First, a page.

Alzheimer s disease (AD) is a neurodegenerative disorder, characterized by ?-amyloid plaques and hyperphosphorylated tau tangles in the brain. Alongside these pathological lesions, there have been multiple reports of physical and biochemical alterations to the blood-brain barrier (BBB) in people with AD, potentially impacting on the ability of systemically-administered drugs to reach the brain parenchyma. Though there has been much research into the identification of these BBB alterations during AD, there are very few studies that have assessed the impact of such BBB changes on the ability of therapeutic agents to traverse the BBB. Due to their increased age-associated risk of chronic disease, most people with AD are prescribed multiple concurrent medications. In people with AD, the altered nature of the BBB could impact upon the disposition and therefore pharmacological effects of a wide range of medicines. This review therefore evaluates the impact of BBB alterations in AD on CNS drug exposure, along with relevant examples of preclinical and clinical studies that address this current issue. This review highlights that the CNS exposure of drugs is likely to differ between people with AD and healthy individuals, warranting further clinical investigations and the consideration to tailor dosing regimens in people with this neurodegenerative disorder.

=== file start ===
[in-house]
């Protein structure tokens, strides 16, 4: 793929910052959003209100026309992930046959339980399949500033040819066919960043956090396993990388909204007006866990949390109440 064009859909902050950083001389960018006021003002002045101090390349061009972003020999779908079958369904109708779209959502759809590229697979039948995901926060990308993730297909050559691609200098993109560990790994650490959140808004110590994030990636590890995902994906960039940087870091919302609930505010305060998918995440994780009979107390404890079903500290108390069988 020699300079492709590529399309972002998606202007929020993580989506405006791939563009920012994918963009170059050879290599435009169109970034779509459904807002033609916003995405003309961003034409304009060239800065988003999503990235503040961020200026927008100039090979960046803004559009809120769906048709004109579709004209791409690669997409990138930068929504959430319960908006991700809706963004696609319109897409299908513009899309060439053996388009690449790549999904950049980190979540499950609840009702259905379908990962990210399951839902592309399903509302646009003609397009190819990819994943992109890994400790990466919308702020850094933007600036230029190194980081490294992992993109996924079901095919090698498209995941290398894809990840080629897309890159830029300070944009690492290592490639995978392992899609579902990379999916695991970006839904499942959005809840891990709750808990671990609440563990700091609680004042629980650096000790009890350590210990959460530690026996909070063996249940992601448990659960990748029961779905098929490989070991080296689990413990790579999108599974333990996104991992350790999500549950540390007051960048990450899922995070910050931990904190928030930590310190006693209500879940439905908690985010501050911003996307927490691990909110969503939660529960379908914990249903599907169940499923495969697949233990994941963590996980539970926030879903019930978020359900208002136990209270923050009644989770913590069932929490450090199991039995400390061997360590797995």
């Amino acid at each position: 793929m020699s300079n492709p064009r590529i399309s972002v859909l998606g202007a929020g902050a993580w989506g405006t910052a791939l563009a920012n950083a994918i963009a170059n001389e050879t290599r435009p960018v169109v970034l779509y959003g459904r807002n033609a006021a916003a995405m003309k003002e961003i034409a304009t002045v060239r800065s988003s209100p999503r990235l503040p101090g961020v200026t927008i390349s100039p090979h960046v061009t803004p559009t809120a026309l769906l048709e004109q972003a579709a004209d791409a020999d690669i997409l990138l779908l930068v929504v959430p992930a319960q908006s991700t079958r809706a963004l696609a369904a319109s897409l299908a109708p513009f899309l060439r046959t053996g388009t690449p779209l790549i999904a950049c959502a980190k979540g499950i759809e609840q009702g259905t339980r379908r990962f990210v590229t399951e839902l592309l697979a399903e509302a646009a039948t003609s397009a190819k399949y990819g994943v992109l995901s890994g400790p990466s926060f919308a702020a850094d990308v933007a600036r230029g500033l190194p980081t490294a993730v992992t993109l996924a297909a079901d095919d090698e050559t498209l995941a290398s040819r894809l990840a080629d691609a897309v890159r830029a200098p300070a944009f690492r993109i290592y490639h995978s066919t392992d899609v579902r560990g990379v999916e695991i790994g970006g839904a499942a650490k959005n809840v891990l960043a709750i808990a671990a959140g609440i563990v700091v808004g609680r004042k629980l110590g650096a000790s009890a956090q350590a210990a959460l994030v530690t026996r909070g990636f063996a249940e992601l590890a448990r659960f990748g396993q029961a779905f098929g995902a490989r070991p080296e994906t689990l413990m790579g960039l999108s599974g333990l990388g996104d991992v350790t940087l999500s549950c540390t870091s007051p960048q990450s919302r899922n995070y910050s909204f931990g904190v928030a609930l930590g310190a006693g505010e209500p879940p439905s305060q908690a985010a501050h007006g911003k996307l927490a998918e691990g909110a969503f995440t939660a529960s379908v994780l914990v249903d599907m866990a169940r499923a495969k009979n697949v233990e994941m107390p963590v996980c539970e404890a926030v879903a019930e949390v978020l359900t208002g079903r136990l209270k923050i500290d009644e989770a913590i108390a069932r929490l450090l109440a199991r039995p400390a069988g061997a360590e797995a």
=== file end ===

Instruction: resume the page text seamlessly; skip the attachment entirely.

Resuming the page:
Mehta, D., Short, J. L., Hilmer, S. N., & Nicolazzo, J. (2015). Drug access to the central nervous system in Alzheimer's disease: preclinical and clinical insights. Pharmaceutical Research, 32(3), 819 - 839. https://doi.org/10.1007/s11095-014-1522-0